Managing Editor: Marie McCrone
Marisa “Marie” McCrone holds a Master of Science degree in International Relations with Distinction honors from the London School of Economics and Political Science, where she specialized in international law, conflict and peace studies, and international politics. She also holds a B.A. degree in International Relations and English from Syracuse University, and has more than a decade of research, editorial, publishing, and communications experience in international affairs, including for organizations such as the United Nations, NGOs, think tanks, and non-profits. Her interest in Iran includes twentieth- and twenty-first century Iran and its regional and global relations.
Abbas Amanat, Yale University, Qajar History
Mohammad Ali Amir-Moezzi, École Pratique des Hautes Études, University of Paris-Sorbonne, Shi’ism
Steven C. Anderson, University of the Pacific (emeritus), Fauna
Hassan Ansari, Institute for Advanced Study, School of Historical Studies, Classical Islam
Adam Becker, New York University, Assyrians
Michal Biran, The Hebrew University of Jerusalem, History of the Mongol Period
Stephen Blum, Graduate Center, City University of New York, Music
Gerhard Böwering, Yale University, Sufism
Carlo G. Cereti, Università degli Studi di Roma “La Sapienza,” Sasanian History
Jamsheed Choksy, Indiana University, Modern Zoroastrianism
Farhad Daftary, Institute of Ismaili Studies, London, Ismailism
Agnes Devictor, Université Paris 1 Panthéon-Sorbonne, Media Studies
Devin A. DeWeese, Indiana University, Bloomington, Medieval and Pre-Modern Central Asia
Desmond Durkin-Meisterernst, Institute of Iranian Studies, Freie Universität Berlin, Manicheism
Richard M. Eaton, University of Arizona, Indo-Persian Studies
Willem Floor, Bethesda, Md., Material Culture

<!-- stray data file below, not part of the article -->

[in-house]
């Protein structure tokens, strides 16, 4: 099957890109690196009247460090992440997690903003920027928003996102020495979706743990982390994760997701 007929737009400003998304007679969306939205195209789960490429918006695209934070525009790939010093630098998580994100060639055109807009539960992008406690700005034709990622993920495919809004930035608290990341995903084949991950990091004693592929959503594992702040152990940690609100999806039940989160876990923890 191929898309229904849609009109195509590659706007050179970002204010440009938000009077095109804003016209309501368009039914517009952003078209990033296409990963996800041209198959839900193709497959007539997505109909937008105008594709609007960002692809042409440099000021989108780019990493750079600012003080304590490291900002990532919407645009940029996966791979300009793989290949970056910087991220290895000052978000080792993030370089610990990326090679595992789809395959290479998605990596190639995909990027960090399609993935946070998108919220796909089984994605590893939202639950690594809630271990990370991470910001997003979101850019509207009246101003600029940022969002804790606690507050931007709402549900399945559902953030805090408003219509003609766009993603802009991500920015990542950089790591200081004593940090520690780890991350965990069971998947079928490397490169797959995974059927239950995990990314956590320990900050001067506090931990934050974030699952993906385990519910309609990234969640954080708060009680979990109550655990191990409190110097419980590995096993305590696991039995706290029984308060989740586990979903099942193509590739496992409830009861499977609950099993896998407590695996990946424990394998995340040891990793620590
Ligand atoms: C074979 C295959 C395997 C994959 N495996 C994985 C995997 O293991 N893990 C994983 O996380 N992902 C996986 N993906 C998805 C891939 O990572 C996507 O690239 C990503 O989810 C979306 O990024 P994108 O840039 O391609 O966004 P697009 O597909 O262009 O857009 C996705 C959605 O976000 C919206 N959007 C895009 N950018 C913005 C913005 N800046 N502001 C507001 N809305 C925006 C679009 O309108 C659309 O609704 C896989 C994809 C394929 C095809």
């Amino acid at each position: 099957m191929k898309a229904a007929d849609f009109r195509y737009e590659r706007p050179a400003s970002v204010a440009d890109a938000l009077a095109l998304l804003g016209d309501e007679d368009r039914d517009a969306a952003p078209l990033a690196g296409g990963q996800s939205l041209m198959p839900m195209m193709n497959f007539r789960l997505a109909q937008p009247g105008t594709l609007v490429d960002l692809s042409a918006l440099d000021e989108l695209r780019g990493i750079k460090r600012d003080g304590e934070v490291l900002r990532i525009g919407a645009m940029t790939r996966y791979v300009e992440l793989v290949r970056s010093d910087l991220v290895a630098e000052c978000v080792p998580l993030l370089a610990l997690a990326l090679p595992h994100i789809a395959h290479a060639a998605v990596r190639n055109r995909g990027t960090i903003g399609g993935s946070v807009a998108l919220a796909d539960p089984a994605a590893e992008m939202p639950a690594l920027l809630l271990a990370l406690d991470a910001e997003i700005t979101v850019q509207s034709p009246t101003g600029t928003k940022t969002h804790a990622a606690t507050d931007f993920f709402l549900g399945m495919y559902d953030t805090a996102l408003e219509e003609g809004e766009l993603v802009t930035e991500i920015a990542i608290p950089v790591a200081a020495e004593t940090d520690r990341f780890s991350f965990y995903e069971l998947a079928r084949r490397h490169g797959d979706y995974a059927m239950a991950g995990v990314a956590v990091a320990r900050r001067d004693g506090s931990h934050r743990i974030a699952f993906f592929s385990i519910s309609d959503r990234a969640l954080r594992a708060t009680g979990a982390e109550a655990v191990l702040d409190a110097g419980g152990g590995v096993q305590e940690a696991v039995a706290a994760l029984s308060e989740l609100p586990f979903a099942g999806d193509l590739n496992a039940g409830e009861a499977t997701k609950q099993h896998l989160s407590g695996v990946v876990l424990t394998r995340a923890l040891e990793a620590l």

Ali Gheissari, University of San Diego, Twentieth-Century Intellectual History
Bahram Grami, Winona, Minn., Flora
Wouter Henkelman, École Pratique des Hautes Études, University of Paris-Sorbonne, Elamite and Achaemenid History
Sooyong Kim, Koç Üniversitesi, Ottoman-Iranian Cultural Relations
Agnes Korn, Centre National de la Recherche Scientifique, Linguistics
Sergio La Porta, California State University, Fresno, Early Armenia and Irano-Armenian Relations
Scott Levi, Ohio State University, Modern Central Asia
Paul Losensky, Indiana University, Classical Persian Literature
William Malandra, University of Minnesota (emeritus), Zoroastrian Religion
Rudi Matthee, University of Delaware, Safavid History
Eden Naby, Cambridge, Mass., Assyrians of Modern Iran
Mahmoud Omidsalar, California State University, Los Angeles, Folklore
Antonio Panaino, Università di Bologna, Ancient Iran
John Perry, University of Chicago (emeritus), 18th-Century Iranian History and Culture
Daniel T. Potts, New York University, Archeology
Houman Sarshar, Center for Iranian Jewish Oral History, New York, Judeo-Persian Studies
Rüdiger Schmitt, Saarland University, Germany (emeritus), Comparative Indo-European Linguistics and Indo-Iranian Studies
Nicholas Sims-Williams, School of Oriental and African Studies, London (emeritus), Iranian and Central Asian Philology
Prods Oktor Skjærvø, Harvard University (emeritus), Old and Middle Iranian Languages
Priscilla Soucek, New York University, Art History
Brian Spooner, University of Pennsylvania, Anthropology
Maria Szuppe, Centre National de la Recherche Scientifique, Paris, Tajikistan
Ernest Tucker, United States Naval Academy, Zand and Afsharid Periods
Elaine van Dalen, Columbia University, History of Science and Medicine
Ameneh Youssefzadeh, New York, N. Y., Music